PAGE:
A newly released video shows high school students, guided through a simulated court case by a federal judge, deciding an appropriate sentence for a 17-year-old charged with starting a forest fire in a national park.

The presiding judge leads the student judges through a discussion of aggravating and mitigating circumstances that make their sentencing decisions a close call. The roles of the defendant, his parents and high school coach all are played by selected students, while their peers serve as judges responsible for deciding the sentence.

The “You Be the Judge” series of sentencing scenarios has been tested in the U.S. District Court for the District of Columbia with national student groups visiting Washington. The program is available to interested federal courts across the country.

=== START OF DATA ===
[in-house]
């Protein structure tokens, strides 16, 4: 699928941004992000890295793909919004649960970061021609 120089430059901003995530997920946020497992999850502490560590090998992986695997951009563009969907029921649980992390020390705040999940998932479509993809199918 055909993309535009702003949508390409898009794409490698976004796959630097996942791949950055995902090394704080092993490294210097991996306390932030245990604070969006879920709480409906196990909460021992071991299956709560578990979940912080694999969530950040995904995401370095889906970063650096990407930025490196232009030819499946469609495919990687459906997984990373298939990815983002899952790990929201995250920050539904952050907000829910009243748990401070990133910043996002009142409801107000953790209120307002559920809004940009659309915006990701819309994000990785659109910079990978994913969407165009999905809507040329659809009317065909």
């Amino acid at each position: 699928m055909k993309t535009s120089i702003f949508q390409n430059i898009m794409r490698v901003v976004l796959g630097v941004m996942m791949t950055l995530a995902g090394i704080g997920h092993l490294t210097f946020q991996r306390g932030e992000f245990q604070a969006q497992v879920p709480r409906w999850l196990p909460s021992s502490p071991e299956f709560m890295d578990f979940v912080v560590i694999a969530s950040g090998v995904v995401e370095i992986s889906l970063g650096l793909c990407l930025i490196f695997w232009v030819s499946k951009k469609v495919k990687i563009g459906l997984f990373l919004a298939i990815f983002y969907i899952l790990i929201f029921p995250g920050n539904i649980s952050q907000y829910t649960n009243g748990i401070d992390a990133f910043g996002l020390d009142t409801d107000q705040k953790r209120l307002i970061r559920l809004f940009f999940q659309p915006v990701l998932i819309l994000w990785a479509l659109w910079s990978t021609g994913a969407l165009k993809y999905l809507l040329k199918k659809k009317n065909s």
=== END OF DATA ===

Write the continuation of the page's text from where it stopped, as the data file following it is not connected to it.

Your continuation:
U.S. District Court Judge Emmet G. Sullivan, who is seen in the video presiding over a student hearing, calls the program a “golden opportunity” to educate young people about the legal consequences of bad decisions.

Click here for moire.

Mortgage News Daily – Mortgage And Real Estate News

About Mortgage News Daily

Founded in 2004 by Glenn Setzer, Mortgage News Daily was created with the growing Web 2.0 and Social Media movements in mind. The primary goal was to create a platform useful for both industry professionals and consumers.  

For industry professionals, MND serves as a leading source of breaking news, information, expert commentary and opinion.

For consumers, MND provides education via thousands of pages of informaton related to mortgage, real estate and housing matters.